Friday, June 2, 2023
Speak Your MindThe elephant in the room

The elephant in the room

People cope in various ways with unfavorable events, situations, or even other people. There are three ways for me to deal with an unpleasant scenario. One method is to try to change the situation by whatever means possible, including force or compulsion. The other is to adapt to the situation, in which you try to adjust yourself at least a little, acknowledging that your contribution is important for the bad situation to change for the better. The final option is to ignore the circumstances, believing that ignoring them will make the problem go away on its own.

You are undermining the problem by thinking that its impact is limited or manageable with this last approach. Personally, I like the first two coping mechanisms, especially the second.

The first two acknowledge the gravity of the problem and the potentially harmful consequences of the unwanted situation, indicating the necessity for action. And, because the need for action has been identified, the two options have a stronger probability of changing the undesirable circumstance and lessening its negative impact.

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Disregarding an issue will not make it disappear. I find it ludicrous to believe that ignoring an issue will automatically remedy it. Ignoring a problem allows it to grow in size and impact, giving it more time to take root, become stronger, and become more hazardous.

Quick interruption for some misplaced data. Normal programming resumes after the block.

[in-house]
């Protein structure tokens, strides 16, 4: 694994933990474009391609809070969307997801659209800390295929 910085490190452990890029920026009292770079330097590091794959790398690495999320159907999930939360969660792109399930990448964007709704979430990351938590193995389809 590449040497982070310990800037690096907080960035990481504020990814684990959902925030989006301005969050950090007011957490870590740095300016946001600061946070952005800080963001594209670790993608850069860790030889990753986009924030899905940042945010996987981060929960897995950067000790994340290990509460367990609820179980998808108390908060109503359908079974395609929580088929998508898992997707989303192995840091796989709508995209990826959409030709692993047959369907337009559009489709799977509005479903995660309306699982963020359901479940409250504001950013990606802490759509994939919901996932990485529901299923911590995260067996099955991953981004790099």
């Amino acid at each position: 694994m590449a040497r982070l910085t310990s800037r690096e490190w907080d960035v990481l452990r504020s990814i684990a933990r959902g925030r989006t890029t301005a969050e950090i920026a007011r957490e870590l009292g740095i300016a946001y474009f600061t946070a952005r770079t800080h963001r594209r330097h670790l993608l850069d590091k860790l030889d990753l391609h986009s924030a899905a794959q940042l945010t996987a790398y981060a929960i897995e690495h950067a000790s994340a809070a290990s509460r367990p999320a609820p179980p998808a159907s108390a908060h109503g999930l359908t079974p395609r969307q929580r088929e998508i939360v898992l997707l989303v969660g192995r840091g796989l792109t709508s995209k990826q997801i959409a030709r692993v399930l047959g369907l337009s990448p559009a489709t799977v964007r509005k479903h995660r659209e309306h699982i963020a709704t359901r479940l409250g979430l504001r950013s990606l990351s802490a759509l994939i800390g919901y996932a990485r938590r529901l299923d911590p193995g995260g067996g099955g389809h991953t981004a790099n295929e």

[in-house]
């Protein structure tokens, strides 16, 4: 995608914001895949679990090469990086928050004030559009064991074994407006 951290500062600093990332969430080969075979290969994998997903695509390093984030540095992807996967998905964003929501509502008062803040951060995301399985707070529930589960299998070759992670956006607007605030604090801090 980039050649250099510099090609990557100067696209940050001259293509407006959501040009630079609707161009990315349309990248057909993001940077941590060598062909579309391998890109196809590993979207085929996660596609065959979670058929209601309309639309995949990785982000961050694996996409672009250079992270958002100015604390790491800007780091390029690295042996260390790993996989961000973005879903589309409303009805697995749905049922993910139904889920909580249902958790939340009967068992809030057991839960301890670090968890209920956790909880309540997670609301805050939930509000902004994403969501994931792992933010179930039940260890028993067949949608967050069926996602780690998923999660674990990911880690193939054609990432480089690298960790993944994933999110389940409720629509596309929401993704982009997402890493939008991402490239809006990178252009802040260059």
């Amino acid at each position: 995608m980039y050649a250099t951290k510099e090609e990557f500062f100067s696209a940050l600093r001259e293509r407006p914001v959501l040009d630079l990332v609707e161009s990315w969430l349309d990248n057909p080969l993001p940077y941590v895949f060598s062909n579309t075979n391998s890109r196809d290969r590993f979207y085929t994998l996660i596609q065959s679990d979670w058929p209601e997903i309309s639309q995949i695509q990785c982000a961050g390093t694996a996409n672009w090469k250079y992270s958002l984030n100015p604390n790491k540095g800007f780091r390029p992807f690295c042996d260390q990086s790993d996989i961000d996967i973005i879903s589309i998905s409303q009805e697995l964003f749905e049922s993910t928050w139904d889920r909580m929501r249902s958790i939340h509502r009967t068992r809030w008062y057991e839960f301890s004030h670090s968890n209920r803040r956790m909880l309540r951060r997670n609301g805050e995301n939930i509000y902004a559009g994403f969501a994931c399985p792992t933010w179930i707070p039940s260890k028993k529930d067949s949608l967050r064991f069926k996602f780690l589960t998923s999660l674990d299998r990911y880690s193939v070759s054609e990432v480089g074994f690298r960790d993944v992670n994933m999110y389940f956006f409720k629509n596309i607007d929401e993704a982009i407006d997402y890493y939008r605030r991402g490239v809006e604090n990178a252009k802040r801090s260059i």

In my opinion, it is better to tackle a problem sooner rather than later. The major reason people disregard a problem is that they underestimate its potential impact.

We neglect difficulties in our daily lives. We see the indicators; we realize and admit that it is an issue with the potential to become a significant problem, but we minimize its possibility and impact. We convince ourselves and others that the problem is minimal and will have little impact on us.

However, before we know it, it has grown to a size that we had not anticipated, making it too late to remedy the problem, and the emphasis will shift to damage control. So, wouldn’t it be better to acknowledge the problem or undesirable situation, recognize its size, and devise solutions to remedy it before it’s too late?

Our country, Ethiopia, is today confronted with yet another crisis that is robbing its residents of much-needed peace and security. We have all witnessed Ethiopian orthodox religious followers wearing complete black over the last three days to indicate their concern about the threat to the church’s survival.

In my opinion, this is an elephant in the room that some have decided to ignore. Ignoring and neglecting to recognize its existence in the room will do more harm than good.

Is it ethical to ignore the fact that millions of Ethiopian orthodox religion followers gathered in churches to mourn the loss of unity among its followers? Is it something that should be regarded as a passing phase that will fade away if ignored?

The elephant in the room must be acknowledged and addressed. However, while dealing with it, we must take care that the technique we employ does not result in even more devastation than has already occurred. Dealing with damage by doing more damage can only make things worse.

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